In 2009 Ugandan military forces began an offensive against LRA rebels and their leader, Joseph Kony, in the CAR, after Central African Republic officials authorized Ugandan troops to pursue the LRA into CAR territory.
LRA militants have abducted, maimed and killed thousands.
The LRA is estimated to number roughly 250 soldiers. Because of the brutality of its operations, in its 25-year campaign against the Ugandan government, which includes mutilating victims and abducting children to use as sex slaves and porters, the LRA has become international pariahs.
The UPDF, supported by about 100 U.S. Special Forces, is searching the jungle for Kony.
The U.S. Special Forces are primarily providing surveillance capabilities, New Vision newspaper reported Tuesday.
Given the military pressure, the LRA has fragmented into smaller, semi-autonomous groups and Kony is believed by intelligence specialists to be hiding where the borders of the Central African Republic, South Sudan and Sudan intersect.
LRA rebels escaped to Central African Republic jungles but in the most recent encounter between UPDF, Democratic Republic of Congo and Central African Republic troops and LRA forces, a joint force attacked a LRA hideout after the operations flushed them from the Garamba forest.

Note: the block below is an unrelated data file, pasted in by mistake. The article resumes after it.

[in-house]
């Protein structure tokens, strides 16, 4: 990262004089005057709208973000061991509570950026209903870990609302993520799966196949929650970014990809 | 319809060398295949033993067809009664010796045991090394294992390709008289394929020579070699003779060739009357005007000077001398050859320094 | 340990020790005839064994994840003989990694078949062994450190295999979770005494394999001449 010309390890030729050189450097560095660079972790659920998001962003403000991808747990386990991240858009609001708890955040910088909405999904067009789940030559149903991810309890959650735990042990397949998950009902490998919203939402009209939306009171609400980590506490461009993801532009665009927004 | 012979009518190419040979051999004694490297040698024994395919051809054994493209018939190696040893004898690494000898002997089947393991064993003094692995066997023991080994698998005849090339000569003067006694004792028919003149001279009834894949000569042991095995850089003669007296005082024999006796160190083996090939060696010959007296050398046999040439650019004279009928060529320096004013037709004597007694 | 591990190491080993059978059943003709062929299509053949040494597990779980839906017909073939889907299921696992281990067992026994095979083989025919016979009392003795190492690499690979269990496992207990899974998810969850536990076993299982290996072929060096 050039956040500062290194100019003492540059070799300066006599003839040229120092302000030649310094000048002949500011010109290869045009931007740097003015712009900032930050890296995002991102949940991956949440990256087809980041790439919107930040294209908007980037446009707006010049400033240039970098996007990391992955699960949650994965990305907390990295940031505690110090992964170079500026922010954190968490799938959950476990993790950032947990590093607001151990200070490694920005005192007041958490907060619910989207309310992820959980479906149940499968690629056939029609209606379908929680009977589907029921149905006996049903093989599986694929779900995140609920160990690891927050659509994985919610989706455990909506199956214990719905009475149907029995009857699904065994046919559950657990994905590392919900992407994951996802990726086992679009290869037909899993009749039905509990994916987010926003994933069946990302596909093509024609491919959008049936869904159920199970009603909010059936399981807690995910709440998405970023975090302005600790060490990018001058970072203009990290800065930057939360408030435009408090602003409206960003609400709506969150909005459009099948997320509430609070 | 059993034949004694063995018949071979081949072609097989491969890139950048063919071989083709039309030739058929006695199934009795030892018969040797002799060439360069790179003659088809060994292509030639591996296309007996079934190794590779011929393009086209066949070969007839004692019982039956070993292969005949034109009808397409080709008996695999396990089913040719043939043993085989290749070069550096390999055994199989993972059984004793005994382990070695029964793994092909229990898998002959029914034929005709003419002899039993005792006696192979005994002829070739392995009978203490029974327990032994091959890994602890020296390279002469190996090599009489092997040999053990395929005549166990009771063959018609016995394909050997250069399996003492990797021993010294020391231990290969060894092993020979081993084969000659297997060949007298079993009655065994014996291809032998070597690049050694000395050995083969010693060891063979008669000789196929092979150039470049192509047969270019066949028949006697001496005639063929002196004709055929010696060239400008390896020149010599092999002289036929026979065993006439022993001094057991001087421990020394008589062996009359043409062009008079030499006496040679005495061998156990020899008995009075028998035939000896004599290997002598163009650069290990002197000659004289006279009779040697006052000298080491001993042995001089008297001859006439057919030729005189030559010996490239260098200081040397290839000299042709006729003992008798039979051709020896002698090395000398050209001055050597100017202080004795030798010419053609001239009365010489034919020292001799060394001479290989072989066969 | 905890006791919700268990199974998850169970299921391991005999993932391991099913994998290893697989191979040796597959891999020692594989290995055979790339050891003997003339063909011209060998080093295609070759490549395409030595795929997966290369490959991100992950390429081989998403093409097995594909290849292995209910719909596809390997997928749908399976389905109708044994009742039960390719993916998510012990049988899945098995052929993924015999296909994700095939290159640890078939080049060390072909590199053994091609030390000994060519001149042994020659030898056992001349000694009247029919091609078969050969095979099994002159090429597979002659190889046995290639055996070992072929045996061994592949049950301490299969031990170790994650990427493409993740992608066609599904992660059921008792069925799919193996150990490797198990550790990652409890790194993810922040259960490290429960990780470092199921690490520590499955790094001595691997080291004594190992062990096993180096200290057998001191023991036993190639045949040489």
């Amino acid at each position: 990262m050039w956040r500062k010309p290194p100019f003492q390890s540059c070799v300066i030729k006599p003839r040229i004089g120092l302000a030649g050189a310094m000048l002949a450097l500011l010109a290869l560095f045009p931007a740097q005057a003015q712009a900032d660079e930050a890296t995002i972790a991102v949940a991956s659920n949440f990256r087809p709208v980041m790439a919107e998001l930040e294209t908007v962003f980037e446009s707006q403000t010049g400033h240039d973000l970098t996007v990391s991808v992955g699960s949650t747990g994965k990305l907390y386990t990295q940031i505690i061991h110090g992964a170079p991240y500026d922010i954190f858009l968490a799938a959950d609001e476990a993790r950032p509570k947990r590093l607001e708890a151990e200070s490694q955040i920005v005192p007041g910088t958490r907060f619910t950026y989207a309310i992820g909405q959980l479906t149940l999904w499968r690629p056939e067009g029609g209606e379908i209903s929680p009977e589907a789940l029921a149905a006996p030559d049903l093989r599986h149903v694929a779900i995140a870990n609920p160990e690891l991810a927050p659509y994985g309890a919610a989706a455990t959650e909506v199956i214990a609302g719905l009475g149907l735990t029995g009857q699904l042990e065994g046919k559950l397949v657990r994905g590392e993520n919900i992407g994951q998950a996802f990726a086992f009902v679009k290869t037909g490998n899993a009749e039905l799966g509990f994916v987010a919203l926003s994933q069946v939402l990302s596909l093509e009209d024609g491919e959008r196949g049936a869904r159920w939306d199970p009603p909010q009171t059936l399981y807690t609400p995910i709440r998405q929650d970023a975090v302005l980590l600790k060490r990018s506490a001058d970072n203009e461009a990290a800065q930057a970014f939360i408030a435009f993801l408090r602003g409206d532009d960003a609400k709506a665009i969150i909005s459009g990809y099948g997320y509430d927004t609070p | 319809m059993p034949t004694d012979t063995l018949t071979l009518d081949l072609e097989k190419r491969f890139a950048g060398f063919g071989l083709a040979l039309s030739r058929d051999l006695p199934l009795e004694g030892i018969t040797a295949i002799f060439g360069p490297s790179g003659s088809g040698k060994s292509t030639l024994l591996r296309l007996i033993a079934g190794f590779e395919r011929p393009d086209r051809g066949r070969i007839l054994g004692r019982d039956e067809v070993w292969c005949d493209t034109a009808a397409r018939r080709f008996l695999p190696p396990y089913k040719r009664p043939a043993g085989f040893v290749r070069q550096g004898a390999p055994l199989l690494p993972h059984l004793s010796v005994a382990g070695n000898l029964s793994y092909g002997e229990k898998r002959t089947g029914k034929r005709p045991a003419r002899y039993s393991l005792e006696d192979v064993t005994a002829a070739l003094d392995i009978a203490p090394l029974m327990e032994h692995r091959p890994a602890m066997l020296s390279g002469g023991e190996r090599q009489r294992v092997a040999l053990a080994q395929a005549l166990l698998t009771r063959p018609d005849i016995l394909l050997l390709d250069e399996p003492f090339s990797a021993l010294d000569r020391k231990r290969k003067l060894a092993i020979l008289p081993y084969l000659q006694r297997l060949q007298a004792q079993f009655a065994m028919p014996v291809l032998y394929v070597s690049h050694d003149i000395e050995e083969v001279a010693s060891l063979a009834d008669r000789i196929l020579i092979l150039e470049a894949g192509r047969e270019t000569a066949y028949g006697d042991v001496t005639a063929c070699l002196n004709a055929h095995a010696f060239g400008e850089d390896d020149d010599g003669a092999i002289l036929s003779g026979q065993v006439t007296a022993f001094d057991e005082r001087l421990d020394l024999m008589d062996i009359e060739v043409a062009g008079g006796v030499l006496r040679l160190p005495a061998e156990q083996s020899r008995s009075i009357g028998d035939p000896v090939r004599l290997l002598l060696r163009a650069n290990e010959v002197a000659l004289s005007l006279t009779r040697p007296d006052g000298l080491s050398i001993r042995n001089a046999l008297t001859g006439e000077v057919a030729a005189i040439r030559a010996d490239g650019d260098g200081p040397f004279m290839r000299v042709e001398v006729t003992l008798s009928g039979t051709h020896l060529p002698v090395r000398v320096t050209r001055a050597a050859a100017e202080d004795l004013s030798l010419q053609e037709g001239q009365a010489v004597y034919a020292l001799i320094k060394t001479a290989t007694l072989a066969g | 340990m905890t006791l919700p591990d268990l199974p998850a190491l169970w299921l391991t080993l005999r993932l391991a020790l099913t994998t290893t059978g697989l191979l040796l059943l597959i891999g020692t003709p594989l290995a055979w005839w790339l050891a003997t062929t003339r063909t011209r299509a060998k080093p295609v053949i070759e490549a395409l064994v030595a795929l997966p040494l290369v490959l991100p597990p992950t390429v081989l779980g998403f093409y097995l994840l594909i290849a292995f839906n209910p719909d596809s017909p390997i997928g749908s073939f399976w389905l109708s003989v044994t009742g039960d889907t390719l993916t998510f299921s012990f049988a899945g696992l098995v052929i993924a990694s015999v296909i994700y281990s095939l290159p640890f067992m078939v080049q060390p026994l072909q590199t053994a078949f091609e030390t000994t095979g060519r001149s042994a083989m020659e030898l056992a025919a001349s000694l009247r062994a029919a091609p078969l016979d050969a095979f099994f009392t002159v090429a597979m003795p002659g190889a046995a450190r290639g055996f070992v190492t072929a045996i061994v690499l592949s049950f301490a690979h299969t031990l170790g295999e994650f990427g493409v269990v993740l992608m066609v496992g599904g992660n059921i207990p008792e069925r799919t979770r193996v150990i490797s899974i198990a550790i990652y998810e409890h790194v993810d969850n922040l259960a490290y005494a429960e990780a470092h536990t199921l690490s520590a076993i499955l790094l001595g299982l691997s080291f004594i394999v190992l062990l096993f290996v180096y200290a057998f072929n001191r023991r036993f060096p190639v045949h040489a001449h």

UPDF spokesman Felix Kulayigye said the encampment was under the control of LRA commander Dominic Ongwen, one of the five LRA commanders indicted by the Hague's International Criminal Court. Ongwen is reportedly Kony's lieutenant in charge of operations.
"The troops killed two LRA rebels," Kulayigye said. "They rescued a 6-year-old child whose parents are in Kony's force and a 19-year-old from the Democratic Republic of Congo was also rescued.
While, other LRA militants and Ongwen reportedly escaped during the assault, the government forces recovered several weapons, including rifles and ammunition.
However, the regional consensus about operations against the LRA is beginning to fray.
Sudan recently expressed its "strong reservations" over a paragraph dealing with the LRA rebels included in U.N. Security Council Resolution 2063 renewing the mandate of U.N. peacekeepers in Darfur.
On July 31, the Security Council, by a vote of 14 in favor and one abstaining, to approve the renewal of the African Union-U.N. Mission in Darfur, with Paragraph 17 of the resolution encouraging UNAMID to "cooperate and share information" on the 'Lord's Resistance Army.'"
Speaking after the vote, Sudan's Ambassador to the United Nations Daffa-Alla Elhag Ali Osman, while stating that his government would continue to cooperate with UNAMID over its "original mandate" added that he had registered "very strong reservations" to Paragraph 17, pointing out that there was no proof of the LRA's presence in Darfur and that the U.N. secretary-general on his latest report about Darfur didn't mention it.
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